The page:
My Five Cents: Dallas Has Too Many Boring American Restaurants

Paul Martin's American Grill is opening this summer. Do we need more mac and cheese, burgers, and braised short ribs?

I’m all about supporting the local restaurant business. After watching it shrink and suffer during the recent depression, it’s been nice to watch it bloom and grow over the last five years.

I have two concerns about the recent boom. One: I’m concerned the labor pool is stretched too thin. There are too many restaurants and not enough talented chefs, sous chefs, line cooks, and kitchen staff to maintain high quality. Gifted chefs own the market. And they move around so often it’s hard to keep track of them. I’ve often wondered why chefs in other markets don’t see Dallas as a great market opportunity to move here and develop their skills. I get calls all of the time from restaurant owners who are looking for some new blood.

My second concern is the overabundance of the American restaurants. Quit trying to be the next Houston’s (it isn’t going to happen) and let your freak flag fly.

Today comes word that Paul Martin’s American Grill is opening this summer on the corner of Oak Lawn and Blackburn. This is not a personal attack on this burgeoning chain restaurant headquartered in Roseville, California; it is more of a reaction a 6,000-square foot restaurant with “a menu of contemporary American dishes utilizing the finest seasonal produce, seafood from sustainable fisheries, and free-range meats and poultry” moving into a saturated American food market.

Will somebody please think outside of the “seasonal and delicious” box? Do we need more mac and cheese, burgers, and braised short ribs?

Comments

  • Barry Crook

    if the marketplace agrees with you, they won’t be around long . . .

  • Bill

    I agree that chefs are moving around for the $ so I get that point of the article. The Paul Martin story is OLD NEWS

  • Cbsdallas

    This is a good fit for The new Turtle Creek Village they are also getting an East Hampton Sandwich shop and already have a Zoe’s Kitchen open. If you are looking for something more challenging there is the new Uchi opening and also many many more places that are different. Not sure you live in the same city I do.

  • Bob

    No, we don’t need more burgers. And I am most tired of this every new burger joint has to be the greatest ever so you have to go stand in line for an hour with your friends. Some places that were touted as the best burger in Texas last year are already closed.

    Its just a burger, get over it. Put a quail egg on it – still a burger.

  • AmyS

    I thought that name sounded familiar. It’s a Paul Fleming concept. As in PF Changs, Flemings Steakhouse, Pei Wei, ZTejas, etcetera, etcetera, etcetera.

  • A_D

    I think you have to lay a fair share of the blame to this rise on the real estate developers in the area. The developers are looking for big rents, on top of percentage rent, and big balance sheets to back them up. This leaves the independent out of the notable sites looking for average or sub average real estate where there concepts likely don’t work. Just my 25 years experience in the industry speaking as I continue to try and a second location.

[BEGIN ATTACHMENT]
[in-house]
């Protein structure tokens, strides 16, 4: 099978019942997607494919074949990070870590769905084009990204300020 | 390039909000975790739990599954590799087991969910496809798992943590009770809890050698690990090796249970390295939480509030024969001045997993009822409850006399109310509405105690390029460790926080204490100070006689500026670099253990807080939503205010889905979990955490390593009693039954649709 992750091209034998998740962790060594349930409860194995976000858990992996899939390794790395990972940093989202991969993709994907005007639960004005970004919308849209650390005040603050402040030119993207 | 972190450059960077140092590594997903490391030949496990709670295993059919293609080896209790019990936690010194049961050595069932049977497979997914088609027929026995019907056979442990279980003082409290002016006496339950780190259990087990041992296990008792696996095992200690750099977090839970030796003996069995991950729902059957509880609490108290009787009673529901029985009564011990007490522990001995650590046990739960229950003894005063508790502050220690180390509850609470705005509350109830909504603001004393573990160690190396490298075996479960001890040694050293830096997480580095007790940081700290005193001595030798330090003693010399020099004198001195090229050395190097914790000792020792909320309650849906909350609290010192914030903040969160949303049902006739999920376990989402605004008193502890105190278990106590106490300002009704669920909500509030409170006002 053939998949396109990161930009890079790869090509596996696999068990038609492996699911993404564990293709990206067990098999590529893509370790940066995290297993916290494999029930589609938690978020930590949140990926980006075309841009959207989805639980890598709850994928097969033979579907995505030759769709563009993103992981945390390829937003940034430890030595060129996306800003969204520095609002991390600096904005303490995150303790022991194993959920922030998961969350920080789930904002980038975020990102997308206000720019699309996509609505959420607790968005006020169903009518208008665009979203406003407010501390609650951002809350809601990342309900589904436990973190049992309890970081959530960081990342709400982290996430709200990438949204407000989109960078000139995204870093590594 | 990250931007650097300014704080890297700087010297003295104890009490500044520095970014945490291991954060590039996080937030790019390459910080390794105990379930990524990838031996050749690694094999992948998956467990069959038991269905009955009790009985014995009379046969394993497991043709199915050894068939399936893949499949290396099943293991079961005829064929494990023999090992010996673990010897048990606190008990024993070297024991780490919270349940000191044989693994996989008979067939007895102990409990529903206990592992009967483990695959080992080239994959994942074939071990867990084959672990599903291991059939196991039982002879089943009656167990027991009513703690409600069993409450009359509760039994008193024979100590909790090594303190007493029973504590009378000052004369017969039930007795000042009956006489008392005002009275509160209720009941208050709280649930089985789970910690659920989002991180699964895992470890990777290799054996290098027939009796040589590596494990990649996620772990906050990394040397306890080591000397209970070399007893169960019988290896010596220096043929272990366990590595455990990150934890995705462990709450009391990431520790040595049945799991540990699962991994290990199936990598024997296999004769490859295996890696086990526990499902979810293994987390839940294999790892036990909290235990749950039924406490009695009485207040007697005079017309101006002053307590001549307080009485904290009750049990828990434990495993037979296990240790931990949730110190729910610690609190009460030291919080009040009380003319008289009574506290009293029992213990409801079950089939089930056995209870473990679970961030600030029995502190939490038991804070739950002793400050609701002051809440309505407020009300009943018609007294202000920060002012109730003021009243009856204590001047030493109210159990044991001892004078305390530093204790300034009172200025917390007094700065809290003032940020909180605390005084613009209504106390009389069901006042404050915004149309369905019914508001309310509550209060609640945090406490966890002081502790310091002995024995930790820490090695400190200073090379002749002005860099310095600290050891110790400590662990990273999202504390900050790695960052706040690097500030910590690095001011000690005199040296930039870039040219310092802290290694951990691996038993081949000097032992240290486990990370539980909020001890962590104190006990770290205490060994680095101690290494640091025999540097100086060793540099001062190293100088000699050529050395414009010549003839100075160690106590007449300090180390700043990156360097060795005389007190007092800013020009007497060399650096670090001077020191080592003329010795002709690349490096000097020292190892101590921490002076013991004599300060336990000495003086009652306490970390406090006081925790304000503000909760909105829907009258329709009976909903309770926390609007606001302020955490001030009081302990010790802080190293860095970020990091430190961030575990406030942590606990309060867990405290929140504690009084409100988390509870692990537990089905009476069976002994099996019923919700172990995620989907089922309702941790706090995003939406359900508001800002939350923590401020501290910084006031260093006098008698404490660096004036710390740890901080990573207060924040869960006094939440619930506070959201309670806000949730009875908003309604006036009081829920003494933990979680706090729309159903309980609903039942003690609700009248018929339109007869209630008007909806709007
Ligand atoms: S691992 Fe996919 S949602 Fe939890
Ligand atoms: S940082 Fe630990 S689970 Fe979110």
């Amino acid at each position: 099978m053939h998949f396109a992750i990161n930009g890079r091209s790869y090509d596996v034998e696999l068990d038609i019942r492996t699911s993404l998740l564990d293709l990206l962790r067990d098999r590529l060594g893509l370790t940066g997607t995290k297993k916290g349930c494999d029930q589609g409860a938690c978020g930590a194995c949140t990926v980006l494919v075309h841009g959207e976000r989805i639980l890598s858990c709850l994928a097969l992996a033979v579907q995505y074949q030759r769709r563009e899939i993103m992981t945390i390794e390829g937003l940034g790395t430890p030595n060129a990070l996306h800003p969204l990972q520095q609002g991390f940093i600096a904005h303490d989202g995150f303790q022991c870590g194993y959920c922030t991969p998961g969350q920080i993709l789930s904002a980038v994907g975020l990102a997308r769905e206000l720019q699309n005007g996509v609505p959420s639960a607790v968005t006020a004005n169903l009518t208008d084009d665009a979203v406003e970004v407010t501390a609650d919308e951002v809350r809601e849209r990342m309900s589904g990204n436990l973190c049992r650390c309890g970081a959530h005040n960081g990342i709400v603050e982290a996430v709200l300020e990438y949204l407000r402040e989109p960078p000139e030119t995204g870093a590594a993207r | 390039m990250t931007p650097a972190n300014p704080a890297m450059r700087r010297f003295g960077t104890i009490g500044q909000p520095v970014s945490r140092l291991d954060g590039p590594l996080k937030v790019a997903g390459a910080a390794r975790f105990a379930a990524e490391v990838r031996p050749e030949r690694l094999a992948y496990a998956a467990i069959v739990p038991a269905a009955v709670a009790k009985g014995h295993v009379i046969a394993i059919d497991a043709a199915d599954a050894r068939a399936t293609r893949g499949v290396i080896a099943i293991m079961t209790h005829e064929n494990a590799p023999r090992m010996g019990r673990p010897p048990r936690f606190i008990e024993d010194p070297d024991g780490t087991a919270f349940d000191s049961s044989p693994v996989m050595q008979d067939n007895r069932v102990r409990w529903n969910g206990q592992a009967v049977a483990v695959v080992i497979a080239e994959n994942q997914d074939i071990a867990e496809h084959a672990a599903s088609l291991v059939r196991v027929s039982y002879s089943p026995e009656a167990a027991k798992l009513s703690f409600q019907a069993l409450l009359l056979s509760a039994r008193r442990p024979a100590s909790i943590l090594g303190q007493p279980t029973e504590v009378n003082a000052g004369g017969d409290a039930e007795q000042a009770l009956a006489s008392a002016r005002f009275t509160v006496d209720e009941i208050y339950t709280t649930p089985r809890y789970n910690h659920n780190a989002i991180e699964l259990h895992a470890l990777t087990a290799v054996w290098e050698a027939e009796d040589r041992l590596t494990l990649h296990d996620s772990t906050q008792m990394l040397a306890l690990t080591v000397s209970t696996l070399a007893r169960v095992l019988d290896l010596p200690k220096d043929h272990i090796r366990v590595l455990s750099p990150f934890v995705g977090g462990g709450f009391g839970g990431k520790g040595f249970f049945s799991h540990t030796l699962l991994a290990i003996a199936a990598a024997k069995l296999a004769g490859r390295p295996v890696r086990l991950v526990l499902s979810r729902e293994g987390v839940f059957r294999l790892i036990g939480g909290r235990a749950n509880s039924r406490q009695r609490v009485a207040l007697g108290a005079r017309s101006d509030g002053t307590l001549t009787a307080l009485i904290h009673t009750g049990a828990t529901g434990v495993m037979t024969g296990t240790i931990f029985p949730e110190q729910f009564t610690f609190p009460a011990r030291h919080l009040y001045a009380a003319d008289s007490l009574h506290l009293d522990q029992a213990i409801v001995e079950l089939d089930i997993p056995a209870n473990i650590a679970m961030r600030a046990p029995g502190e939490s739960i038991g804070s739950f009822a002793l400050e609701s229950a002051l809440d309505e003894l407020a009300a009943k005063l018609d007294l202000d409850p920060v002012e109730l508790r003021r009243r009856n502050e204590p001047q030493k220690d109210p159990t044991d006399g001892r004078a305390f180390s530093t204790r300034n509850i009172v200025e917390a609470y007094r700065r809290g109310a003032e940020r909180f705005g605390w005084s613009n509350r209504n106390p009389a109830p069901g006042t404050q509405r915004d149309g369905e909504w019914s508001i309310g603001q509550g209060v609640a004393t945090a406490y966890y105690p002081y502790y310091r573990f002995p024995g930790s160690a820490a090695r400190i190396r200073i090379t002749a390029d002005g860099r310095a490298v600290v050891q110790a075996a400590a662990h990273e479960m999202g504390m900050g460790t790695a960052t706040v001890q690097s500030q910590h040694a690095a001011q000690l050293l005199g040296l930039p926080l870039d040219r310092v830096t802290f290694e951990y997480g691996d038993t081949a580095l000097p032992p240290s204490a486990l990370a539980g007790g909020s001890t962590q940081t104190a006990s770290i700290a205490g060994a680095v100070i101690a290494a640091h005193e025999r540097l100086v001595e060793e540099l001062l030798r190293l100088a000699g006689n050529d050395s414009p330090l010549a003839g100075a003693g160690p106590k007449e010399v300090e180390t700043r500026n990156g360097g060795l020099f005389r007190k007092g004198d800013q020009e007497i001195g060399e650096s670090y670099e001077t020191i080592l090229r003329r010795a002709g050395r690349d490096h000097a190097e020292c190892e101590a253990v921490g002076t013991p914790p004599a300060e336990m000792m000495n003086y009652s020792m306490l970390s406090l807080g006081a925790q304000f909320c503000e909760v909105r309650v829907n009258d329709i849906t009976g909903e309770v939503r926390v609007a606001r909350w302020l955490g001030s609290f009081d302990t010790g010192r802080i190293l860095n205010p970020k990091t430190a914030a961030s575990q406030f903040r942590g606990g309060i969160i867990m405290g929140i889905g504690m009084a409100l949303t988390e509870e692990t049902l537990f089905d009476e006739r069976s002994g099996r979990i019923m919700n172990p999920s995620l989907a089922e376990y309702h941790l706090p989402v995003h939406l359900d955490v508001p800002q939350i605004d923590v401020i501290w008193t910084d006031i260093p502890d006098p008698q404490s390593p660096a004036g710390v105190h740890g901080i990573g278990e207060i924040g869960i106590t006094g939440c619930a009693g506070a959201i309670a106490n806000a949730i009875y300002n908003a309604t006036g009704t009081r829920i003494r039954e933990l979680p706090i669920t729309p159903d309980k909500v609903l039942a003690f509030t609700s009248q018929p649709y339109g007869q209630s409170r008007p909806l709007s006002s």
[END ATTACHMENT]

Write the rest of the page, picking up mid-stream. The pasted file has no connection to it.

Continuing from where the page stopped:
• AmyS

      A_D well said. Because of zoning, much of the 4 corner retail in many neighborhoods is locked up and owned by the same pockets of wealth, either family or corporate. Want a cute neighborhood house converted into a diner? Not going to happen in most areas of Dallas. Houston definitely, San Antonio probably, Austin maybe, Dallas – only in certain pockets (but even many of those have been purchased by developers). Outside of Dallas an entrepreneur has a better chance of finding and purchasing their location, and are able to not only pay for the real estate through their restaurant operations, but also only see their location costs grow according to expenses, not due to competitive rent rates. You may think you own a restaurant, but in truth, if you’re renting, the landlord really owns it, you’re just working for him most of the time.

      A_D, find some investors (if you can) willing to split the deal between buying the restaurant and buying the location, it should be a plus to investors because one will pay for the other, and if it doesn’t work out you’ll have a location to sell or lease to someone else. Much more stable investment opportunity than just investing in the operations alone.

  • EN B

    I totally agree with A_D.

  • Lynn B

    Agree with A_D. I am looking forward to this restaurant though. I hate going to Highland Park Village and I am very tired of Preaton Center’s options. I like this location a lot and will be a regular. I didn’t know Hampton sandwiches are coming. Great news. I loved Gene Street’s shop there. I think if they can hire a great staff Paul Martin will be a huge hit, especially with Parkies who are boycotting The Village.